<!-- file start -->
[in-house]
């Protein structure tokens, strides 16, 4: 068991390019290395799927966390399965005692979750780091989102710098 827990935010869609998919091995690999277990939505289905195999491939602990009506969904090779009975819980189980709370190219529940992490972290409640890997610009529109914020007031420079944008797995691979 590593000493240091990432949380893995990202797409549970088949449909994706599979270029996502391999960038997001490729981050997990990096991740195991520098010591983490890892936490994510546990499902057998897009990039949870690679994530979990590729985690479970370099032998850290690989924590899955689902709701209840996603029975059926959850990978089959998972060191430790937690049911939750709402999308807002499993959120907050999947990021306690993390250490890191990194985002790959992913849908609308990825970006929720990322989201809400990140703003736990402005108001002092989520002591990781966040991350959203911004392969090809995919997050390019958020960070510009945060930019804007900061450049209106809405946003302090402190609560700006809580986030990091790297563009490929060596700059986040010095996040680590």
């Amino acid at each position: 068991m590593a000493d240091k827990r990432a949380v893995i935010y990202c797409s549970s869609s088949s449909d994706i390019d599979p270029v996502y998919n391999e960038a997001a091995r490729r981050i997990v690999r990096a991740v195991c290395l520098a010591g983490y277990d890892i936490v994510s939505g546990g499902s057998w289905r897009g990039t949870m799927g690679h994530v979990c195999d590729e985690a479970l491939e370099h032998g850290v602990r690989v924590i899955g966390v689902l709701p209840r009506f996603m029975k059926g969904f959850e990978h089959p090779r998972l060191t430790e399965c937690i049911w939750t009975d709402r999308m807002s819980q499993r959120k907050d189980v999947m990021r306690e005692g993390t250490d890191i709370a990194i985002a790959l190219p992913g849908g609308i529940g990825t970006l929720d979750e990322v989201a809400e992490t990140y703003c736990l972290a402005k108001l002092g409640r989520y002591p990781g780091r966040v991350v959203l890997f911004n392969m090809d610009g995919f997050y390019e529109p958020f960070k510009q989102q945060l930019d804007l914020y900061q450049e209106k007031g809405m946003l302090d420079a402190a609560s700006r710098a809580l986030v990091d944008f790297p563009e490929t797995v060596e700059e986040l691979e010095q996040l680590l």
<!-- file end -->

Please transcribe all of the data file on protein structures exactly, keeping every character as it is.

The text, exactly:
[in-house]
């Protein structure tokens, strides 16, 4: 068991390019290395799927966390399965005692979750780091989102710098 827990935010869609998919091995690999277990939505289905195999491939602990009506969904090779009975819980189980709370190219529940992490972290409640890997610009529109914020007031420079944008797995691979 590593000493240091990432949380893995990202797409549970088949449909994706599979270029996502391999960038997001490729981050997990990096991740195991520098010591983490890892936490994510546990499902057998897009990039949870690679994530979990590729985690479970370099032998850290690989924590899955689902709701209840996603029975059926959850990978089959998972060191430790937690049911939750709402999308807002499993959120907050999947990021306690993390250490890191990194985002790959992913849908609308990825970006929720990322989201809400990140703003736990402005108001002092989520002591990781966040991350959203911004392969090809995919997050390019958020960070510009945060930019804007900061450049209106809405946003302090402190609560700006809580986030990091790297563009490929060596700059986040010095996040680590």
């Amino acid at each position: 068991m590593a000493d240091k827990r990432a949380v893995i935010y990202c797409s549970s869609s088949s449909d994706i390019d599979p270029v996502y998919n391999e960038a997001a091995r490729r981050i997990v690999r990096a991740v195991c290395l520098a010591g983490y277990d890892i936490v994510s939505g546990g499902s057998w289905r897009g990039t949870m799927g690679h994530v979990c195999d590729e985690a479970l491939e370099h032998g850290v602990r690989v924590i899955g966390v689902l709701p209840r009506f996603m029975k059926g969904f959850e990978h089959p090779r998972l060191t430790e399965c937690i049911w939750t009975d709402r999308m807002s819980q499993r959120k907050d189980v999947m990021r306690e005692g993390t250490d890191i709370a990194i985002a790959l190219p992913g849908g609308i529940g990825t970006l929720d979750e990322v989201a809400e992490t990140y703003c736990l972290a402005k108001l002092g409640r989520y002591p990781g780091r966040v991350v959203l890997f911004n392969m090809d610009g995919f997050y390019e529109p958020f960070k510009q989102q945060l930019d804007l914020y900061q450049e209106k007031g809405m946003l302090d420079a402190a609560s700006r710098a809580l986030v990091d944008f790297p563009e490929t797995v060596e700059e986040l691979e010095q996040l680590l």